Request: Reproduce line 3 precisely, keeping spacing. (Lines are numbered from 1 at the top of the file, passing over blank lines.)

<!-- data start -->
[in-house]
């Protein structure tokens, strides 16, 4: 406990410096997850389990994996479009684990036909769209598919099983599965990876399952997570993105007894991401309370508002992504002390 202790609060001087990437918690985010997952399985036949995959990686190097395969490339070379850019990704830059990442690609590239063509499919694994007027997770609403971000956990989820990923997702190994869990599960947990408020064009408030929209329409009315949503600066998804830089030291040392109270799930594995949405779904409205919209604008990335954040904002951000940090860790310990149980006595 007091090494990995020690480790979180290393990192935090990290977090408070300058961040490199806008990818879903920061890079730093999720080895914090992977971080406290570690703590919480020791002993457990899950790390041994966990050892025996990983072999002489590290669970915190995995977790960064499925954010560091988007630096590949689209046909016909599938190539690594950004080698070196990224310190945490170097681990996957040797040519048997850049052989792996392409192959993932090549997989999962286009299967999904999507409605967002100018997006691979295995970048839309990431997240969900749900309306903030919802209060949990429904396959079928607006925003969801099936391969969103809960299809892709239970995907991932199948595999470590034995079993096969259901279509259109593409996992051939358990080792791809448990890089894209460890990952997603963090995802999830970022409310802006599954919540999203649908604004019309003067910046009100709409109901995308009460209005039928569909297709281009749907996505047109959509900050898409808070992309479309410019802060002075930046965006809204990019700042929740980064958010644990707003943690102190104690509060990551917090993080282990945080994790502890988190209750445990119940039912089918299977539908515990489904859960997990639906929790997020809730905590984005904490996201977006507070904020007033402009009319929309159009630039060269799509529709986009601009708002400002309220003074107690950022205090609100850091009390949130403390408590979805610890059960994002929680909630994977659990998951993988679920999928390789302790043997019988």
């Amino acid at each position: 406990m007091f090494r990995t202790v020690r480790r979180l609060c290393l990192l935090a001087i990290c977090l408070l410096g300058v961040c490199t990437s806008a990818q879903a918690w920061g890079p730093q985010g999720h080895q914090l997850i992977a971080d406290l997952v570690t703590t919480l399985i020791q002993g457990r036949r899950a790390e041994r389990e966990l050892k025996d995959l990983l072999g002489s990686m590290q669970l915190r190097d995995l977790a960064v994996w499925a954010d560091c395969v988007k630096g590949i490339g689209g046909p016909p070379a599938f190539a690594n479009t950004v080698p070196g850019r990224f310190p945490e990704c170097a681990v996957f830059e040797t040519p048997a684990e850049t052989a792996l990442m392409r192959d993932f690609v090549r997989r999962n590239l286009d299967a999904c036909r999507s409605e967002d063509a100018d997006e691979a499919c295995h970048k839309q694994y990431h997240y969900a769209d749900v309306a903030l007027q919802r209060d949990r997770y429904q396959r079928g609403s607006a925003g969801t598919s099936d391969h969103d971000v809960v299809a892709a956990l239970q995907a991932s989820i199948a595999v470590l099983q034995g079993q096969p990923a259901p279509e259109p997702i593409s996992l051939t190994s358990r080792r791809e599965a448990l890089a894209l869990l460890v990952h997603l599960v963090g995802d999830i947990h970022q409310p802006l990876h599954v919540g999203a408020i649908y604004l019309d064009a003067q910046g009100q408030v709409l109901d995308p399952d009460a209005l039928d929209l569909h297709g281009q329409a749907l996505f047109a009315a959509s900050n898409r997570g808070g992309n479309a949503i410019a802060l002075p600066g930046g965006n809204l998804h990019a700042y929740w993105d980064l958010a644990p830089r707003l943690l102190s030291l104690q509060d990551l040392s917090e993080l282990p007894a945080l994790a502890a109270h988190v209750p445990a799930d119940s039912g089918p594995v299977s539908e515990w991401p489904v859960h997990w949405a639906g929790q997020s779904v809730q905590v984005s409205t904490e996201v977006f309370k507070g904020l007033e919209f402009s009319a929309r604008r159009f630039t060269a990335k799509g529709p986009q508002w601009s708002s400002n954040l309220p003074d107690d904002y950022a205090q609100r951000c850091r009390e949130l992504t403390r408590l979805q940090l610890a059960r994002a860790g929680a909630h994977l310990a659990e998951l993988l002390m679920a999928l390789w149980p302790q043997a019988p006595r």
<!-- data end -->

């Amino acid at each position: 406990m007091f090494r990995t202790v020690r480790r979180l609060c290393l990192l935090a001087i990290c977090l408070l410096g300058v961040c490199t990437s806008a990818q879903a918690w920061g890079p730093q985010g999720h080895q914090l997850i992977a971080d406290l997952v570690t703590t919480l399985i020791q002993g457990r036949r899950a790390e041994r389990e966990l050892k025996d995959l990983l072999g002489s990686m590290q669970l915190r190097d995995l977790a960064v994996w499925a954010d560091c395969v988007k630096g590949i490339g689209g046909p016909p070379a599938f190539a690594n479009t950004v080698p070196g850019r990224f310190p945490e990704c170097a681990v996957f830059e040797t040519p048997a684990e850049t052989a792996l990442m392409r192959d993932f690609v090549r997989r999962n590239l286009d299967a999904c036909r999507s409605e967002d063509a100018d997006e691979a499919c295995h970048k839309q694994y990431h997240y969900a769209d749900v309306a903030l007027q919802r209060d949990r997770y429904q396959r079928g609403s607006a925003g969801t598919s099936d391969h969103d971000v809960v299809a892709a956990l239970q995907a991932s989820i199948a595999v470590l099983q034995g079993q096969p990923a259901p279509e259109p997702i593409s996992l051939t190994s358990r080792r791809e599965a448990l890089a894209l869990l460890v990952h997603l599960v963090g995802d999830i947990h970022q409310p802006l990876h599954v919540g999203a408020i649908y604004l019309d064009a003067q910046g009100q408030v709409l109901d995308p399952d009460a209005l039928d929209l569909h297709g281009q329409a749907l996505f047109a009315a959509s900050n898409r997570g808070g992309n479309a949503i410019a802060l002075p600066g930046g965006n809204l998804h990019a700042y929740w993105d980064l958010a644990p830089r707003l943690l102190s030291l104690q509060d990551l040392s917090e993080l282990p007894a945080l994790a502890a109270h988190v209750p445990a799930d119940s039912g089918p594995v299977s539908e515990w991401p489904v859960h997990w949405a639906g929790q997020s779904v809730q905590v984005s409205t904490e996201v977006f309370k507070g904020l007033e919209f402009s009319a929309r604008r159009f630039t060269a990335k799509g529709p986009q508002w601009s708002s400002n954040l309220p003074d107690d904002y950022a205090q609100r951000c850091r009390e949130l992504t403390r408590l979805q940090l610890a059960r994002a860790g929680a909630h994977l310990a659990e998951l993988l002390m679920a999928l390789w149980p302790q043997a019988p006595r």